Glass plates are used as cure plates in a modified process for the fabrication of flat composite-material (matrix/fiber) panels. In the unmodified previous version of the process the cure plates were made of aluminum.

A cure plate provides a smooth, flat surface on which a polymer resin and reinforcing carbon fibers are laid up. The layup is then vacuum-bagged on the cure plate, and the polymer is cured by heating the entire assembly in an autoclave.

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The Glass Plate provides the smooth surface needed to form a composite-material panel.
To be useful as cure plates, aluminum plates must be machined and polished to the required flatness and smoothness. Both the cost of material and the cost of finishing are considerable. In addition, because aluminum is soft, it is easily scratched; hence, when an aluminum cure plate is used repeatedly, costly resurfacing is necessary to maintain an acceptable cure surface.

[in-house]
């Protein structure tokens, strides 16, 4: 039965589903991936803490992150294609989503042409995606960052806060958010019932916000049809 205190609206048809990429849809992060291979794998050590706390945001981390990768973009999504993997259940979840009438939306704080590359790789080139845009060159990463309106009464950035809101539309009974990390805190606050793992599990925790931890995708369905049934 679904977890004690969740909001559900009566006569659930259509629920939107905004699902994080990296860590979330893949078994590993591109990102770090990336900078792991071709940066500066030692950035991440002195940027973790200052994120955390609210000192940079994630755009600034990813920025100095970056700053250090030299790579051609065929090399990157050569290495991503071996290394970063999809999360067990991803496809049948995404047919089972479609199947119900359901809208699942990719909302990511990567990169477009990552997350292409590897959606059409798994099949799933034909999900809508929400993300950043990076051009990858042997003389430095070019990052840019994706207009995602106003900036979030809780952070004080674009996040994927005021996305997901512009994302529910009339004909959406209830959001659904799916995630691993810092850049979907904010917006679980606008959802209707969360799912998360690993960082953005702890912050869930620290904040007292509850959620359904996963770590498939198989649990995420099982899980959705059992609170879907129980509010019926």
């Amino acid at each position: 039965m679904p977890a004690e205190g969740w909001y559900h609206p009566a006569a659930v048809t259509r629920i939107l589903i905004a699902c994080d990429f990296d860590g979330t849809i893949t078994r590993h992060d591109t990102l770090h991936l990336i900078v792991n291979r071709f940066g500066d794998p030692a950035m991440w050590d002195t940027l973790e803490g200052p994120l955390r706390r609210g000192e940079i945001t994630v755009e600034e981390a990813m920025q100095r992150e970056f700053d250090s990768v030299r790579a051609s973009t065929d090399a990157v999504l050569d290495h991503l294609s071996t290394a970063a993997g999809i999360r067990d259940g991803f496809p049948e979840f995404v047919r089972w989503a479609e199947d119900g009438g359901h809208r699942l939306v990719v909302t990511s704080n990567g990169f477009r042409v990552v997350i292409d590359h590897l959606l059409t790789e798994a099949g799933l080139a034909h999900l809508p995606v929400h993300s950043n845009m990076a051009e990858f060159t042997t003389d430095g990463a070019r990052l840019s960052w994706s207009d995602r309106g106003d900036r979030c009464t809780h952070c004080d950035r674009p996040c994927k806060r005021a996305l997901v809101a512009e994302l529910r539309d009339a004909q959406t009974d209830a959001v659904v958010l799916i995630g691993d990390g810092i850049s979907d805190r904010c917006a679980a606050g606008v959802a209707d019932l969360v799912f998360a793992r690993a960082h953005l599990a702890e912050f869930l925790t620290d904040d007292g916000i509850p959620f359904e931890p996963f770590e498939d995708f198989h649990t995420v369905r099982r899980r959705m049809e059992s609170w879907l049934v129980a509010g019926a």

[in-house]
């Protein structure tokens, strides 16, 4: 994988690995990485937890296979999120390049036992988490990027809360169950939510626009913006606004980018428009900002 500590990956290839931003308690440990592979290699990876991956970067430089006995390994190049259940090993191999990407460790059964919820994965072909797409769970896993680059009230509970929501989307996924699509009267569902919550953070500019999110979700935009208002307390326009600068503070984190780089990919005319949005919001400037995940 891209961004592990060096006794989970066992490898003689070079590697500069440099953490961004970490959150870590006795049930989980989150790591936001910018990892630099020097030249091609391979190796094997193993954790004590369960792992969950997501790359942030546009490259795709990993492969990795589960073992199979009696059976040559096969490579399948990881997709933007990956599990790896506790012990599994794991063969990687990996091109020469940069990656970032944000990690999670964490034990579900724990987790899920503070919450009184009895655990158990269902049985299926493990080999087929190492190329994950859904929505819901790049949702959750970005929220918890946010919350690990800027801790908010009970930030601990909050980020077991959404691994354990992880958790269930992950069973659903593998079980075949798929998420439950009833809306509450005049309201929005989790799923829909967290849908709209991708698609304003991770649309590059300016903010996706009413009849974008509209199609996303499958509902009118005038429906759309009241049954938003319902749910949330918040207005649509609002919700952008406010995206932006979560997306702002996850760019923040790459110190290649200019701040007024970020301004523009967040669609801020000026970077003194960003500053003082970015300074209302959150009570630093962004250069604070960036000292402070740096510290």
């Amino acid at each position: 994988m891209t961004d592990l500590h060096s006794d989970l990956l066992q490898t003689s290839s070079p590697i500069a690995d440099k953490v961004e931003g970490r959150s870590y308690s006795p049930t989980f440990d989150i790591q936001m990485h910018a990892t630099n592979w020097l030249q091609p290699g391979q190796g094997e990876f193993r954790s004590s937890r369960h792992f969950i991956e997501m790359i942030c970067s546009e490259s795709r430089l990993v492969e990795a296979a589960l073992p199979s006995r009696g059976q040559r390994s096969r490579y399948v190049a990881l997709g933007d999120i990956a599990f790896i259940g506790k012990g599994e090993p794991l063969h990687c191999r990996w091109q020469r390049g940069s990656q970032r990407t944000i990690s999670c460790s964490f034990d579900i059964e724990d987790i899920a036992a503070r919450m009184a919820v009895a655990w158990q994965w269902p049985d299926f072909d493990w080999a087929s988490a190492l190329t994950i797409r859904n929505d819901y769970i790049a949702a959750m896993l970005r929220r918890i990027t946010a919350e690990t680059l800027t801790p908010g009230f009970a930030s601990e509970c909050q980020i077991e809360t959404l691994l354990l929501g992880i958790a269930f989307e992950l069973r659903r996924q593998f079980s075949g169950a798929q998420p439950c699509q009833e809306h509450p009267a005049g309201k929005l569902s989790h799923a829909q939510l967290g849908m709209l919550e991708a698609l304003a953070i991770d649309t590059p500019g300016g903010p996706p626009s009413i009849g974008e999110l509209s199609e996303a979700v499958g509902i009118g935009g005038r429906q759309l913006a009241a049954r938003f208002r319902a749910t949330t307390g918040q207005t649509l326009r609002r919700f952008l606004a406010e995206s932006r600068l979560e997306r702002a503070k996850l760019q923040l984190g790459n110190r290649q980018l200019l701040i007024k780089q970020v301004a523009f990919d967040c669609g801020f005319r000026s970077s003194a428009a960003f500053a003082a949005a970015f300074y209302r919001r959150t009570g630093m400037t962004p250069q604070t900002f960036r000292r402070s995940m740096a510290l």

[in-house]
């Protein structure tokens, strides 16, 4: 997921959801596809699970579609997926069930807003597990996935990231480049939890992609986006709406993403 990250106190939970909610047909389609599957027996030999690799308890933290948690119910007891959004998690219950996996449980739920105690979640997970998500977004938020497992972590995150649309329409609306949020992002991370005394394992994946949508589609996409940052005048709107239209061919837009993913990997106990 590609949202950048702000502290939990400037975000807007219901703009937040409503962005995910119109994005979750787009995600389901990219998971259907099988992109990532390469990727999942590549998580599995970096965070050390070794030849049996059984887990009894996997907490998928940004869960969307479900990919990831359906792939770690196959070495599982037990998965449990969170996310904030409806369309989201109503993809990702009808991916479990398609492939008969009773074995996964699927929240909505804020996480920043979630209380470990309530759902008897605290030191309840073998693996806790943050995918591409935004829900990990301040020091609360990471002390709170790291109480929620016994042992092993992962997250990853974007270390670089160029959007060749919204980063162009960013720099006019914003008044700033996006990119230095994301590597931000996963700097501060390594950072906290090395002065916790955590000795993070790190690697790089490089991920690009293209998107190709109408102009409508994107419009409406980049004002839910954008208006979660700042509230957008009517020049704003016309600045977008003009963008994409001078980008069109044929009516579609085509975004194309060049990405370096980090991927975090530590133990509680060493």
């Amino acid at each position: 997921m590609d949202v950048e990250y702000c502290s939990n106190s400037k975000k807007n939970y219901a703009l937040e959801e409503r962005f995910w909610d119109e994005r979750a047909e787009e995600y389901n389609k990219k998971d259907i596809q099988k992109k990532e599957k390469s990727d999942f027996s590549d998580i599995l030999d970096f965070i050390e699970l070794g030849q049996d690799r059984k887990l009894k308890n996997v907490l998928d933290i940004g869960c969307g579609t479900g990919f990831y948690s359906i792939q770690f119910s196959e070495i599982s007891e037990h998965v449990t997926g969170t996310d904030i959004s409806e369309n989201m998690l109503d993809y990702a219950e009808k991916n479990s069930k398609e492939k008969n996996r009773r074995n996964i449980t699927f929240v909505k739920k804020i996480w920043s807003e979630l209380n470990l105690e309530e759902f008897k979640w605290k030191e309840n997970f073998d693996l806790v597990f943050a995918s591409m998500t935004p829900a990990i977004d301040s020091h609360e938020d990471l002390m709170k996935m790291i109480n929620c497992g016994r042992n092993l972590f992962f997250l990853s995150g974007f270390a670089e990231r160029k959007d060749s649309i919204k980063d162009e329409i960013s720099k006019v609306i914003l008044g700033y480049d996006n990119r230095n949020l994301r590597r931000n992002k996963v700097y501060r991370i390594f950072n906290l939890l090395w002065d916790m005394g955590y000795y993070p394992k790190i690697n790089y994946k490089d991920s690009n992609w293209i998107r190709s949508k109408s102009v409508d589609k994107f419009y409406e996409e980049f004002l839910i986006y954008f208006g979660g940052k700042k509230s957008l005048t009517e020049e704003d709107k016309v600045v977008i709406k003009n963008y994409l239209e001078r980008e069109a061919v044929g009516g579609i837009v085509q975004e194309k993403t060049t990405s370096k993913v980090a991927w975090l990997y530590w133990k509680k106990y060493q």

In the modified process, an aluminum plate is used as a substrate for curing, but no attempt is made to maintain its surface finish. Instead, a glass plate is simply laid on the aluminum plate, so that the glass surface becomes the cure surface. The glass plate should be at least 1/4 in. (6.4 mm) thick, and the glass should be of a tempered or heat-resistant type.

A polymer resin and fibers are laid up on the glass plate. A vacuum bag that extends past the edges of the glass plate is placed over the layup, and is then sealed to the aluminum substrate (see figure). Then the bag is evacuated, and the resin is cured in the traditional way.

Glass cure plates offer several advantages over aluminum ones:

  • Glass plates as supplied by manufacturers are adequately flat and smooth; no additional surface finishing is necessary.
  • The cost of a glass plate is only about 5 percent of the cost of an aluminum plate of similar size and surface quality.
  • Glass is expendable and can be replaced economically if damaged, whereas aluminum must be resurfaced.
  • Being harder than aluminum, glass is less vulnerable to scratching and gouging.
  • The CTE (coefficient of thermal expansion) of glass matches the CTE of composite materials more closely than does the CTE of aluminum. The cure cycle, therefore, subjects the composite to less stress and risk of damage.

This work was done by James E. Baker of Goddard Space Flight Center. For further information, access the Technical Support Package (TSP) free on-line at www.nasatech.com/tsp under the Manufacturing & Prototyping category.

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